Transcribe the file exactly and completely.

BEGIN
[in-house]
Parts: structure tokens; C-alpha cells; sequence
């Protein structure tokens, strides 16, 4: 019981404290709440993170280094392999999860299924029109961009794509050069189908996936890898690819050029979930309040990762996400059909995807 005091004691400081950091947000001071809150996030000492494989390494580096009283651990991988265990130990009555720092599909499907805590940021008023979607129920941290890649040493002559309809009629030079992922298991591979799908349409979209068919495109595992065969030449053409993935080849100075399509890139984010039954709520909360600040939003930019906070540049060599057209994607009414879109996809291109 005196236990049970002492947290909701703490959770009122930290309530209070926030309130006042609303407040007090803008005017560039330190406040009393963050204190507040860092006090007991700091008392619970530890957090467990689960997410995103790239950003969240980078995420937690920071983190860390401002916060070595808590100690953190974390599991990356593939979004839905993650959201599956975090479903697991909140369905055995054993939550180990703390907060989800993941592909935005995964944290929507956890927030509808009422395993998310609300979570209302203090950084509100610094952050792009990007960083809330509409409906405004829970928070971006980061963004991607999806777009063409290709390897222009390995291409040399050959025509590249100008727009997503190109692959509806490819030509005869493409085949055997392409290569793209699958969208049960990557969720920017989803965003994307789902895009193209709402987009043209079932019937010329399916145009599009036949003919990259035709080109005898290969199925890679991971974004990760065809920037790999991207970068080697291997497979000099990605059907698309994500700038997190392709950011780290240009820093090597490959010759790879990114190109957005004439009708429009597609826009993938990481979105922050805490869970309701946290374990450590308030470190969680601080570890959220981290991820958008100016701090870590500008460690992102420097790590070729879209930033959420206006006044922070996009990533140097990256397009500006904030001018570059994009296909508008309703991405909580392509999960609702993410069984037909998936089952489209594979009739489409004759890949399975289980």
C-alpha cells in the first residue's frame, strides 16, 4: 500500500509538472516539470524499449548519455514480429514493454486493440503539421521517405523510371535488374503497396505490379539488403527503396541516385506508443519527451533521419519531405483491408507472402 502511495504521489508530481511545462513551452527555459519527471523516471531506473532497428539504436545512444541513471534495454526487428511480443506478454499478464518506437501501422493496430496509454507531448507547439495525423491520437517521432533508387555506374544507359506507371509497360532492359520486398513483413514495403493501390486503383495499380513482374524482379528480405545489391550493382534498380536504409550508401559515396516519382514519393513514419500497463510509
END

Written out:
[in-house]
Parts: structure tokens; C-alpha cells; sequence
């Protein structure tokens, strides 16, 4: 019981404290709440993170280094392999999860299924029109961009794509050069189908996936890898690819050029979930309040990762996400059909995807 005091004691400081950091947000001071809150996030000492494989390494580096009283651990991988265990130990009555720092599909499907805590940021008023979607129920941290890649040493002559309809009629030079992922298991591979799908349409979209068919495109595992065969030449053409993935080849100075399509890139984010039954709520909360600040939003930019906070540049060599057209994607009414879109996809291109 005196236990049970002492947290909701703490959770009122930290309530209070926030309130006042609303407040007090803008005017560039330190406040009393963050204190507040860092006090007991700091008392619970530890957090467990689960997410995103790239950003969240980078995420937690920071983190860390401002916060070595808590100690953190974390599991990356593939979004839905993650959201599956975090479903697991909140369905055995054993939550180990703390907060989800993941592909935005995964944290929507956890927030509808009422395993998310609300979570209302203090950084509100610094952050792009990007960083809330509409409906405004829970928070971006980061963004991607999806777009063409290709390897222009390995291409040399050959025509590249100008727009997503190109692959509806490819030509005869493409085949055997392409290569793209699958969208049960990557969720920017989803965003994307789902895009193209709402987009043209079932019937010329399916145009599009036949003919990259035709080109005898290969199925890679991971974004990760065809920037790999991207970068080697291997497979000099990605059907698309994500700038997190392709950011780290240009820093090597490959010759790879990114190109957005004439009708429009597609826009993938990481979105922050805490869970309701946290374990450590308030470190969680601080570890959220981290991820958008100016701090870590500008460690992102420097790590070729879209930033959420206006006044922070996009990533140097990256397009500006904030001018570059994009296909508008309703991405909580392509999960609702993410069984037909998936089952489209594979009739489409004759890949399975289980």
C-alpha cells in the first residue's frame, strides 16, 4: 500500500509538472516539470524499449548519455514480429514493454486493440503539421521517405523510371535488374503497396505490379539488403527503396541516385506508443519527451533521419519531405483491408507472402 502511495504521489508530481511545462513551452527555459519527471523516471531506473532497428539504436545512444541513471534495454526487428511480443506478454499478464518506437501501422493496430496509454507531448507547439495525423491520437517521432533508387555506374544507359506507371509497360532492359520486398513483413514495403493501390486503383495499380513482374524482379528480405545489391550493382534498380536504409550508401559515396516519382514519393513514419500497463510509